And so every four years the electorate trundles off with hunched shoulders to perform what they take to be their sole duty as heirs of this political arrangement: to cast a ballot, with great, mournful sighs, for the "lesser of two evils."  It has been said, and this is obviously true, that such a choice is still a choice of evil. But what is often overlooked is that when political decisions are made on the basis of the relative absence of evil, this in effect makes evil the standard by which political choices are made.  Thus evil becomes the field within which the electorate and its leaders move, and is it any wonder that in such a politico-moral context the relative difference in evil between any two candidates or parties will inevitably shrink?  If this is so, it must be asked, after performing the appropriate calculations and calibrations, and upon determining that the "gap" of evil between two political choices has grown so minuscule that neither choice yields significant benefits to the electorate, doesn't this system nullify itself as a mechanism of rational choice?  This is the logic of "the lesser of two evils," internalized as a political philosophy.  How great of a betrayal is this philosophy to the founders, who, after all, regularly spoke the language of morality and virtue?  Would they be content to move exclusively in the sphere of evil?  Can greater treachery be done to their courage, their grand experiment, their utopianism?  Isn't this a grand negation of everything they thought, wrote, put their names to, and risked their lives for?

In the few single-party states that still survive, citizens are compelled, in a perverse pantomime of democracy, to report to the polls and cast their ballots for the only political choice available to them. Here, we have a similar democracy of drudges, dutifully engaging in a similar performance, though it is infinitely more perverse because it is performed not out of coercion but out of a combination of self-delusion, a crippling fatalism, a denial of political agency, and a lack of imagination.  Our "democracy," driven by the philosophy of the "lesser of two evils," is not long for this earth.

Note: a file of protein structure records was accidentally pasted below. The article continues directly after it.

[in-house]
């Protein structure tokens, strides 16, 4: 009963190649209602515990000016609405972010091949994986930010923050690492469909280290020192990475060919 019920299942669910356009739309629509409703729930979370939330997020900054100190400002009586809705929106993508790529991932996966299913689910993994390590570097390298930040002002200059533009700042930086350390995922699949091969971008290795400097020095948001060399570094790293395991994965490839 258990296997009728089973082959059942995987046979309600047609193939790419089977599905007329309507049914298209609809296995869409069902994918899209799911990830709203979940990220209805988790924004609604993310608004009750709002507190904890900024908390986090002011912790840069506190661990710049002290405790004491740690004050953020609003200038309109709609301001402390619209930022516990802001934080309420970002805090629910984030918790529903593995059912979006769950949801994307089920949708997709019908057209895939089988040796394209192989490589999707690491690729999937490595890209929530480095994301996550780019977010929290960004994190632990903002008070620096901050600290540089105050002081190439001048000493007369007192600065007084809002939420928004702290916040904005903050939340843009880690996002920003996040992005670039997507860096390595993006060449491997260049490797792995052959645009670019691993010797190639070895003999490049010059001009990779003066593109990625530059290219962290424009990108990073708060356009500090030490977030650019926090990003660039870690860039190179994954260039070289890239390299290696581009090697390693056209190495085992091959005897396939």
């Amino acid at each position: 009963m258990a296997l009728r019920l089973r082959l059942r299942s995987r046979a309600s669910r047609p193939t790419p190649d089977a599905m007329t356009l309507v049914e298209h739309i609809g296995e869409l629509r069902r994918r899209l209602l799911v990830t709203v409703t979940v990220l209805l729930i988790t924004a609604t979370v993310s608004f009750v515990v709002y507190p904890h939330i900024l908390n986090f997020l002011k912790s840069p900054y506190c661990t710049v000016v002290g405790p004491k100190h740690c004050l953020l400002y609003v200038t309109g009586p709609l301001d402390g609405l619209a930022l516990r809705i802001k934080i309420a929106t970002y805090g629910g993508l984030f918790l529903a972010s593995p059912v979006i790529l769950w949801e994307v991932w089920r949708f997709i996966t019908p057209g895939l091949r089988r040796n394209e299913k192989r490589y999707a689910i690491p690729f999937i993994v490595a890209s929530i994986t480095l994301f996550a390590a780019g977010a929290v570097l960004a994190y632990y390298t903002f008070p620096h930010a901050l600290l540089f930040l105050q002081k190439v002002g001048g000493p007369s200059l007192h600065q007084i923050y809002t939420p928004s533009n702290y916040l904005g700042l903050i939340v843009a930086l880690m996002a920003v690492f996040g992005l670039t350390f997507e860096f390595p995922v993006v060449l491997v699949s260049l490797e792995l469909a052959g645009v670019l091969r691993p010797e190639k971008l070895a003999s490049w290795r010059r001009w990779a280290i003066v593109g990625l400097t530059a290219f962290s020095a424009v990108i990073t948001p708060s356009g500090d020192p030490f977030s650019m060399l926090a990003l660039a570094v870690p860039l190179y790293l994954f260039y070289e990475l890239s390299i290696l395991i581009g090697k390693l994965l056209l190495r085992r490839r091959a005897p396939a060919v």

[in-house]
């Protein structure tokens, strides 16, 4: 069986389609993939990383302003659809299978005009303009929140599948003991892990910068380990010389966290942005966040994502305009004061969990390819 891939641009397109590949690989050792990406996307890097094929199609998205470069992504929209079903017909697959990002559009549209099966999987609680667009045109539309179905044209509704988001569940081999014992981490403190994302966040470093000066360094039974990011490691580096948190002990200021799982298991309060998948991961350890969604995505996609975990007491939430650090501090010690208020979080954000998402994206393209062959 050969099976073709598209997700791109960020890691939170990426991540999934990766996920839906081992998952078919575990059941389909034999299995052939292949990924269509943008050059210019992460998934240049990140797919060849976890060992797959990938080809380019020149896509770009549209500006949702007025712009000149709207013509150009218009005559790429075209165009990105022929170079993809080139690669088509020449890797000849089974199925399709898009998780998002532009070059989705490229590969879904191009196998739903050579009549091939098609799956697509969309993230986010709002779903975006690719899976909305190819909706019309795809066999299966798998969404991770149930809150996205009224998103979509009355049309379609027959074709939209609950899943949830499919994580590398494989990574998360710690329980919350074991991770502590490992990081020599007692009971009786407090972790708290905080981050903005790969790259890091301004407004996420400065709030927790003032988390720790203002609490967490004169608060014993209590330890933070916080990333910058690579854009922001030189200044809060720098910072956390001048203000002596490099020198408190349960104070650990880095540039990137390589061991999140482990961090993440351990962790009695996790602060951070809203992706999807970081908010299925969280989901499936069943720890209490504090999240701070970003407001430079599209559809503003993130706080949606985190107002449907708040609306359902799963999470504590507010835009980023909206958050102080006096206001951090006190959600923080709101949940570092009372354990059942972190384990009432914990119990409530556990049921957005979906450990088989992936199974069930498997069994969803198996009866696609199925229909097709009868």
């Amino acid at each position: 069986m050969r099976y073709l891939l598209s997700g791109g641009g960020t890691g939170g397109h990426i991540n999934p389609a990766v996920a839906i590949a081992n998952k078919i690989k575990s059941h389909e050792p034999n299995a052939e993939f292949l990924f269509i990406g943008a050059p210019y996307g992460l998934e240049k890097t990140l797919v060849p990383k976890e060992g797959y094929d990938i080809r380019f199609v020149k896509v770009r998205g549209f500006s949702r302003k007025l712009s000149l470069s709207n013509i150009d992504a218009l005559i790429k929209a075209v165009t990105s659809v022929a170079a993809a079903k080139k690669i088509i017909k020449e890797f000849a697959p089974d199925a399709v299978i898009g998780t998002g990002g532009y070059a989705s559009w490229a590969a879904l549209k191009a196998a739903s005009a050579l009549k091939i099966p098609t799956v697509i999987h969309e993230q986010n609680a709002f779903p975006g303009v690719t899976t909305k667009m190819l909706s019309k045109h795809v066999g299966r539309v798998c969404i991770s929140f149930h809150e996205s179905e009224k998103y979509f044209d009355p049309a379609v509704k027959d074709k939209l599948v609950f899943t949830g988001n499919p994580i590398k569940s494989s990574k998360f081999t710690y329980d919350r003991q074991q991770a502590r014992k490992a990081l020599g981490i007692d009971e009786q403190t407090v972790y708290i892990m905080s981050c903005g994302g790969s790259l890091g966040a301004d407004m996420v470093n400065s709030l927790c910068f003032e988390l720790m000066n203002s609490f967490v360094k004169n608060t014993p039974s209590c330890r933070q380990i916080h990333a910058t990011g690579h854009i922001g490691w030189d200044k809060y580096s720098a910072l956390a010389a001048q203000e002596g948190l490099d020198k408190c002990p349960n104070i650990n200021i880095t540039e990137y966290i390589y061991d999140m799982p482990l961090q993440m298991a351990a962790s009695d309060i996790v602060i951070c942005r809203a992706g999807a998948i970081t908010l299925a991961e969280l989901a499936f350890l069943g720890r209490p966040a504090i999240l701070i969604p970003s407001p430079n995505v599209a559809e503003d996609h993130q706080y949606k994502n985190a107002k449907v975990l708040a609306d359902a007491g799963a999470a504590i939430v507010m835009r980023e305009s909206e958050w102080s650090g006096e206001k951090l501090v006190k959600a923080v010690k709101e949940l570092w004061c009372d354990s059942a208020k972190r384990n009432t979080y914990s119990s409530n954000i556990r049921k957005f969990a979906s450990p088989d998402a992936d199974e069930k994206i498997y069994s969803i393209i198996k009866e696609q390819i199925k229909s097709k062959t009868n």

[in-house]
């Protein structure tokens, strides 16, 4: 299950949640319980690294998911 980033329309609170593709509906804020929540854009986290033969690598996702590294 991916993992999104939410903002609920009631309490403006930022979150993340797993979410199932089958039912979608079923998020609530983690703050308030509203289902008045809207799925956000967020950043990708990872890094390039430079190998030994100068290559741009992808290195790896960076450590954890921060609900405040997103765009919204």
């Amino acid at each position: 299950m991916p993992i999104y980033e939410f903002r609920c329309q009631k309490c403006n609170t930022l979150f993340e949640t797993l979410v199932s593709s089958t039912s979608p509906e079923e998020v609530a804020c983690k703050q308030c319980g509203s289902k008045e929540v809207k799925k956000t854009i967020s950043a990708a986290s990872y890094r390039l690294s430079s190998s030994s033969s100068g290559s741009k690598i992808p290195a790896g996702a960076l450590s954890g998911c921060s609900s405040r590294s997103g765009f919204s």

Saturday, April 14, 2012

On True Christians

How much harder, how much more demanding it must be, to be a Christian of love, as opposed to a Christian of judgement and condemnation, a Christian who would forcibly bend the knees of others for the sake of their obedience.  And how much more truly Christian.

What is a Philosophical Id?

A philosophical id is the part of the philosopher's psyche that powerfully manifests its indignation towards falsity, stupidity, dogma, duplicity, deception, and all human idiocy, expressed in a harsh and unvarnished fashion, leaving behind all sober, evenhanded decorum.  A philosophical id attacks the disingenuine, the fool, the willfully ignorant, and the deliberately simpleminded without pause or quarter, because sometimes--all too often, in fact--reason by itself is not equal to the task at hand, especially when employed with cloying irony.  A philosophical id understands this; it still uses reason, but not in the way of the typical lover of wisdom.  It is not interested in seduction, but rather destruction--the destruction of those who blithely profane the true and the good.  Thus, a philosophical id is embittered and resentful, and it wields reason to cut, to burn, to bruise.  In a word, a philosophical id wants to once again make stupidity something shameful.  In times like the present, is there any work more noble?

Monday, April 9, 2012

Orthodoxy is Unconsciousness